Struggling to make sense of Elliot Rodger’s rampage at UC Santa Barbara last Friday, murdering six men and women and wounding thirteen others before killing himself, whether we blame mental illness or lax gun law enforcement, the roots of his rage were his misogynist hatred of and sense of sexual entitlement to the women he objectified, as illuminated by his chilling 137-page manifesto.
Per Amanda Hess: “Rodger hated all the women who did not provide him sex, but he also resented the men he felt had been standing in the way of his conquests…” It is too simple to dismiss Rodger as a lunatic and look away, though that may be the desired response of many.
A twitter hashtag, #NotAllMen emerged after the crimes as a reflexive male reaction, an aversion to the possibility of being grouped with a maniac. Much coverage has been devoted to the viral twitter hashtag #YesAllWomen that erupted in response, with thousands of women around the country sharing their own experiences with violence and harassment. Predictably, these messages have gotten backlash in some online communities.
Women are not blaming all men, but instead wish to enlist men; to engage and enlighten as to the daily experiences women negotiate that they would likely be exempt from if they were treated with respect. The #YesAllWomen responses have numbered over one million in the past 72 hours, and are still going strong, reflecting frustration, terror and anger boiling over at these types of events happening again and again.
Katie McDonough’s piece in Salon sums it up:
It would be irresponsible to lay this violence at the feet of the men’s rights activists with whom Rodger seemed to find support for his rage. …But it also denies reality to pretend that Rodger’s sense of masculine entitlement and views about women didn’t matter or somehow existed in a vacuum. The horror of Rodger’s alleged crimes is unique, but the distorted way he understood himself as a man and the violence with which he discussed women — the bleak and dehumanizing way he judged them — is not. Just as we examine our culture of guns once again in the wake of yet another mass shooting, we must also examine our culture of misogyny and toxic masculinity, which devalues both women’s and men’s lives and worth, and inflicts real and daily harm. We must examine the dangerous normative values that treat women as less than human, and that make them — according to Elliot Rodger — deserving of death.
Rodger’s manifesto should strike fear not only in the hearts of women, but men as well. Whatever illness he suffered, his mindset was a product of our culture, and in this case, men were collateral damage.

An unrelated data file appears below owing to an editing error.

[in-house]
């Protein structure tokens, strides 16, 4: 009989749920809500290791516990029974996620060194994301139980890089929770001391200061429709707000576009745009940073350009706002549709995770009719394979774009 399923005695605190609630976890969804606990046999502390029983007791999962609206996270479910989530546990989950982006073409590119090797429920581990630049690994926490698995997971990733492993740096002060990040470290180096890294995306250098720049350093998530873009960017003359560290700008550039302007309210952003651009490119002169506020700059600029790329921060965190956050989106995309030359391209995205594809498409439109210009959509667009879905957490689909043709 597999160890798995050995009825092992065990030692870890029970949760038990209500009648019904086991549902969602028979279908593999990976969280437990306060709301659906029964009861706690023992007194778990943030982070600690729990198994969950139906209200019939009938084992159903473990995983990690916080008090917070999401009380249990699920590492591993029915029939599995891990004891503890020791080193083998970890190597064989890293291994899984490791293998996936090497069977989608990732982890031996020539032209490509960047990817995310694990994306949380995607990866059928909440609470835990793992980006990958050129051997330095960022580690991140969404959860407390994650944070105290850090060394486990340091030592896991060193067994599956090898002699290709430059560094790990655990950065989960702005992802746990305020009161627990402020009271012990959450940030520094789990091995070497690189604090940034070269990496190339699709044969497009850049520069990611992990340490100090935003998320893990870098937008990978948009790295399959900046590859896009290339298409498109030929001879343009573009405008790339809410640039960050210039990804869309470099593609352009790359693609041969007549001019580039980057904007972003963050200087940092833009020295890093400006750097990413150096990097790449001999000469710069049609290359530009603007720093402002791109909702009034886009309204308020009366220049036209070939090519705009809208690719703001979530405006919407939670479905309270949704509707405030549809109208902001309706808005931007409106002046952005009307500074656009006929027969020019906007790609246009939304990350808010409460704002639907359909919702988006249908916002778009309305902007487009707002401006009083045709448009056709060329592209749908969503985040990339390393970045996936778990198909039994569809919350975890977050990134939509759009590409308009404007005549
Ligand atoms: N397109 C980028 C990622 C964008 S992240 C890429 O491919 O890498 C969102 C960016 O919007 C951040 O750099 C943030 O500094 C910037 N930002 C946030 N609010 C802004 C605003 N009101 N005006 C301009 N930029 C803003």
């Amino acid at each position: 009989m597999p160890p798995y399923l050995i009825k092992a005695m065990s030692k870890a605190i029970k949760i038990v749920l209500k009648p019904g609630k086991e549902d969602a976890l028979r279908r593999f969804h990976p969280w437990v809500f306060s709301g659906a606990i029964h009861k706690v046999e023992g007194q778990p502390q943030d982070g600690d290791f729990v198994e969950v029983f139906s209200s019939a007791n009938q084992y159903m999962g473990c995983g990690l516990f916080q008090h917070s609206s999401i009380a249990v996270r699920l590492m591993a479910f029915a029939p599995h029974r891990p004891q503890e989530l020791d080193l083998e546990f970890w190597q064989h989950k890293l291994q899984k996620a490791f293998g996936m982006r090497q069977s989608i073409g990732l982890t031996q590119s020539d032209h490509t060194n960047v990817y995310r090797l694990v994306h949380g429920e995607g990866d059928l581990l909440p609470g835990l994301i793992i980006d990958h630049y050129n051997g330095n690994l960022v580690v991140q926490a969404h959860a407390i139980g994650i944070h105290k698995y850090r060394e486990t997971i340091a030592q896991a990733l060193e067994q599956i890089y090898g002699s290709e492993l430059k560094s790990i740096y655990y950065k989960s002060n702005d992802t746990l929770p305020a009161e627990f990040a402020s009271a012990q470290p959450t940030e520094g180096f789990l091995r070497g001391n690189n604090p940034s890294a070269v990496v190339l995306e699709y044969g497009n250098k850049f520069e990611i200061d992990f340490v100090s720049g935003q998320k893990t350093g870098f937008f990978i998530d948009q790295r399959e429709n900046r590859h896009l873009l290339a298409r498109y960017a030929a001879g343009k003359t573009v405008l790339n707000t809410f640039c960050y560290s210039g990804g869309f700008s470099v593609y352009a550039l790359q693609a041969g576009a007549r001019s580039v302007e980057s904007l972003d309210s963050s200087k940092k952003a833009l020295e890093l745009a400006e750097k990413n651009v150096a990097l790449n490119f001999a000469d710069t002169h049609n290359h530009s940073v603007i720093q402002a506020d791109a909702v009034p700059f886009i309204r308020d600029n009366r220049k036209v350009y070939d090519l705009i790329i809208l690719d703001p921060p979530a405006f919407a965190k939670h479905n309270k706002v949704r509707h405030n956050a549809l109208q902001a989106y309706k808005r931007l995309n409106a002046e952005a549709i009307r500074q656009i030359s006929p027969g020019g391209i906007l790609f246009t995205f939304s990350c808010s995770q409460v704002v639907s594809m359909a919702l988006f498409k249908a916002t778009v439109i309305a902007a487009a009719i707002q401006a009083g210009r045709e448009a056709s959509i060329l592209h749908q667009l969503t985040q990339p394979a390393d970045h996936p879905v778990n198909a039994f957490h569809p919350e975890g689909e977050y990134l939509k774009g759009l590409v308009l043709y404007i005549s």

Rodger’s behavior was also not isolated. UC Santa Barbara reported two gang rapes in the immediate months prior to this massacre. Elsewhere in the U.S., a boy just killed a girl for refusing to go to Prom with him and another man hit a woman in the head with a bowling ball, cracking her skull, because she turned down his advances.
While the loss of the men Rodger killed are every bit as tragic as the women, violence against women remains far more common. These kinds of behaviors only emerge in a culture where women are considered trophies, property, objects, toys, dolls, sluts and cartoons.
The more media, advertisers, comedians, politicians, and social media influencers objectify and denigrate women – and the majority of men, and indeed, some women, voice no objection – the message is sent that women are not human beings.
This is not about the victimhood of women, but it is realistic to note that objections must also come from men who are still in charge of the bulk of entertainment and news media and control the narrative.
“As long as violence against women, sexual or otherwise, remains strictly and exclusively a women’s issue, it will always be an issue. We men must own this and we must recognize it as vital to our own survival. And we must help our brothers to see it as such.”
— Ben Affleck
Vital Voices Global Partnership
Women in colleges across the country are told to carry pepper spray and travel in packs for safety. The White House has even gotten involved to draw attention to an epidemic of under-reported violence against women at campuses nationwide.
From The New York Times: